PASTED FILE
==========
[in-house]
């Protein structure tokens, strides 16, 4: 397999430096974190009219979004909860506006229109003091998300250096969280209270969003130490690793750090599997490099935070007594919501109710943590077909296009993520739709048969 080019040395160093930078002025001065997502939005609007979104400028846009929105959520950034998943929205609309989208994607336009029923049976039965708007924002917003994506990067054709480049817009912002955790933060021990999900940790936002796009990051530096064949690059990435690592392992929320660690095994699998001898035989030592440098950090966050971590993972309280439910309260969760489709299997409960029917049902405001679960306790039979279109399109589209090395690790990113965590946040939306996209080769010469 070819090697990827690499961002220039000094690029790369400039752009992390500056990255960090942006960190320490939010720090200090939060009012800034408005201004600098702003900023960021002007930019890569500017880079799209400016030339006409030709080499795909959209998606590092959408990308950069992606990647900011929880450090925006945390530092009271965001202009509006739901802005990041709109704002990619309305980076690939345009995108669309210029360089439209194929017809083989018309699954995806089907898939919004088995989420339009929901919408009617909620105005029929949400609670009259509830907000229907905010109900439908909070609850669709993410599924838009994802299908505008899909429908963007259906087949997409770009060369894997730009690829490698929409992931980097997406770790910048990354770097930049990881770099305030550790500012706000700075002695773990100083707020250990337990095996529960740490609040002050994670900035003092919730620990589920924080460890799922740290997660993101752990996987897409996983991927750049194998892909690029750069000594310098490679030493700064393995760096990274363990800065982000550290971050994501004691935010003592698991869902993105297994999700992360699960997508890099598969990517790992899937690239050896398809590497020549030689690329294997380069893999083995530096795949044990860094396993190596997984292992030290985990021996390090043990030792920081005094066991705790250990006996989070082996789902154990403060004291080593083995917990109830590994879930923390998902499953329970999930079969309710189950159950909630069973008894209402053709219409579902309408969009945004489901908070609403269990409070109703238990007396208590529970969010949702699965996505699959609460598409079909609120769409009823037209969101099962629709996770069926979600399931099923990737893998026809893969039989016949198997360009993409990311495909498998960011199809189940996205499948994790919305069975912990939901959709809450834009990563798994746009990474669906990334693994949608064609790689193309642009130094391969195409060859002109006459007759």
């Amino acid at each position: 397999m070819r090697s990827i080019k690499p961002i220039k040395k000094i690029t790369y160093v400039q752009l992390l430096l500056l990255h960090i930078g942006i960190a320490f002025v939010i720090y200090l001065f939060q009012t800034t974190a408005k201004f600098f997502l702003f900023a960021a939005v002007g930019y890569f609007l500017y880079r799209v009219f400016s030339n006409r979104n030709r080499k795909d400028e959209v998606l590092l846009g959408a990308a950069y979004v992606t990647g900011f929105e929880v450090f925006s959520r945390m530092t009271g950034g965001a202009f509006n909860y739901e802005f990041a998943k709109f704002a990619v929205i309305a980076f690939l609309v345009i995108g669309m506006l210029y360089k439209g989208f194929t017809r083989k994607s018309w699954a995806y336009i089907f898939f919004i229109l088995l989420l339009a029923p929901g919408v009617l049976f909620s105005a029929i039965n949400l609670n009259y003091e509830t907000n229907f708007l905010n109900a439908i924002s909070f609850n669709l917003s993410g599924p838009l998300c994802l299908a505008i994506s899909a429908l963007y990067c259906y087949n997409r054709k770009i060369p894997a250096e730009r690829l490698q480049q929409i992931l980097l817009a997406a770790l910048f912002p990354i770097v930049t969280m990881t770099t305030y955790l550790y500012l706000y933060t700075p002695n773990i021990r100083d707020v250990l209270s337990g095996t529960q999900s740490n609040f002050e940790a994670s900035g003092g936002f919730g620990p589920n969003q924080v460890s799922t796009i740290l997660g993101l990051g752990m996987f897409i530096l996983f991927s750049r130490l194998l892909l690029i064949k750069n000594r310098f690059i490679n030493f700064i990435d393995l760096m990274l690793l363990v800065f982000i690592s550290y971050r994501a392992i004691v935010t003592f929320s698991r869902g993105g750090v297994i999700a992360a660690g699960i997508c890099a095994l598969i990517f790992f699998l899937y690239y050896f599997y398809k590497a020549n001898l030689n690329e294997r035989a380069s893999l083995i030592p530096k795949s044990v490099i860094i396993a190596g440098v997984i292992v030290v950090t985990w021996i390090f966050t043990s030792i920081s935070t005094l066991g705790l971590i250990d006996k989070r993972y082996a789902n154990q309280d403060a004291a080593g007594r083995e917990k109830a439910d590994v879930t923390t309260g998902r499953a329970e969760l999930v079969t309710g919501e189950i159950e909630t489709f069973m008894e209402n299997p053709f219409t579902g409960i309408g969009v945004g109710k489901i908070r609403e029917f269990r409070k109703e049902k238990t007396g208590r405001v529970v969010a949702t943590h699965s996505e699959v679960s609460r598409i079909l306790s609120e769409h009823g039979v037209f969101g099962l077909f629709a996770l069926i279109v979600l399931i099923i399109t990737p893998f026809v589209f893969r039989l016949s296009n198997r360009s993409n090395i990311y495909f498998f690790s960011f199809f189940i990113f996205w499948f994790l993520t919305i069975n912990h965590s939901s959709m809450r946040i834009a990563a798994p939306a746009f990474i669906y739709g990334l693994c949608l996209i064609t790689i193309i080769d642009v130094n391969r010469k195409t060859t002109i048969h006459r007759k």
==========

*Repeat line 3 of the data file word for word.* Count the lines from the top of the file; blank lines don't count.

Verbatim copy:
């Amino acid at each position: 397999m070819r090697s990827i080019k690499p961002i220039k040395k000094i690029t790369y160093v400039q752009l992390l430096l500056l990255h960090i930078g942006i960190a320490f002025v939010i720090y200090l001065f939060q009012t800034t974190a408005k201004f600098f997502l702003f900023a960021a939005v002007g930019y890569f609007l500017y880079r799209v009219f400016s030339n006409r979104n030709r080499k795909d400028e959209v998606l590092l846009g959408a990308a950069y979004v992606t990647g900011f929105e929880v450090f925006s959520r945390m530092t009271g950034g965001a202009f509006n909860y739901e802005f990041a998943k709109f704002a990619v929205i309305a980076f690939l609309v345009i995108g669309m506006l210029y360089k439209g989208f194929t017809r083989k994607s018309w699954a995806y336009i089907f898939f919004i229109l088995l989420l339009a029923p929901g919408v009617l049976f909620s105005a029929i039965n949400l609670n009259y003091e509830t907000n229907f708007l905010n109900a439908i924002s909070f609850n669709l917003s993410g599924p838009l998300c994802l299908a505008i994506s899909a429908l963007y990067c259906y087949n997409r054709k770009i060369p894997a250096e730009r690829l490698q480049q929409i992931l980097l817009a997406a770790l910048f912002p990354i770097v930049t969280m990881t770099t305030y955790l550790y500012l706000y933060t700075p002695n773990i021990r100083d707020v250990l209270s337990g095996t529960q999900s740490n609040f002050e940790a994670s900035g003092g936002f919730g620990p589920n969003q924080v460890s799922t796009i740290l997660g993101l990051g752990m996987f897409i530096l996983f991927s750049r130490l194998l892909l690029i064949k750069n000594r310098f690059i490679n030493f700064i990435d393995l760096m990274l690793l363990v800065f982000i690592s550290y971050r994501a392992i004691v935010t003592f929320s698991r869902g993105g750090v297994i999700a992360a660690g699960i997508c890099a095994l598969i990517f790992f699998l899937y690239y050896f599997y398809k590497a020549n001898l030689n690329e294997r035989a380069s893999l083995i030592p530096k795949s044990v490099i860094i396993a190596g440098v997984i292992v030290v950090t985990w021996i390090f966050t043990s030792i920081s935070t005094l066991g705790l971590i250990d006996k989070r993972y082996a789902n154990q309280d403060a004291a080593g007594r083995e917990k109830a439910d590994v879930t923390t309260g998902r499953a329970e969760l999930v079969t309710g919501e189950i159950e909630t489709f069973m008894e209402n299997p053709f219409t579902g409960i309408g969009v945004g109710k489901i908070r609403e029917f269990r409070k109703e049902k238990t007396g208590r405001v529970v969010a949702t943590h699965s996505e699959v679960s609460r598409i079909l306790s609120e769409h009823g039979v037209f969101g099962l077909f629709a996770l069926i279109v979600l399931i099923i399109t990737p893998f026809v589209f893969r039989l016949s296009n198997r360009s993409n090395i990311y495909f498998f690790s960011f199809f189940i990113f996205w499948f994790l993520t919305i069975n912990h965590s939901s959709m809450r946040i834009a990563a798994p939306a746009f990474i669906y739709g990334l693994c949608l996209i064609t790689i193309i080769d642009v130094n391969r010469k195409t060859t002109i048969h006459r007759k």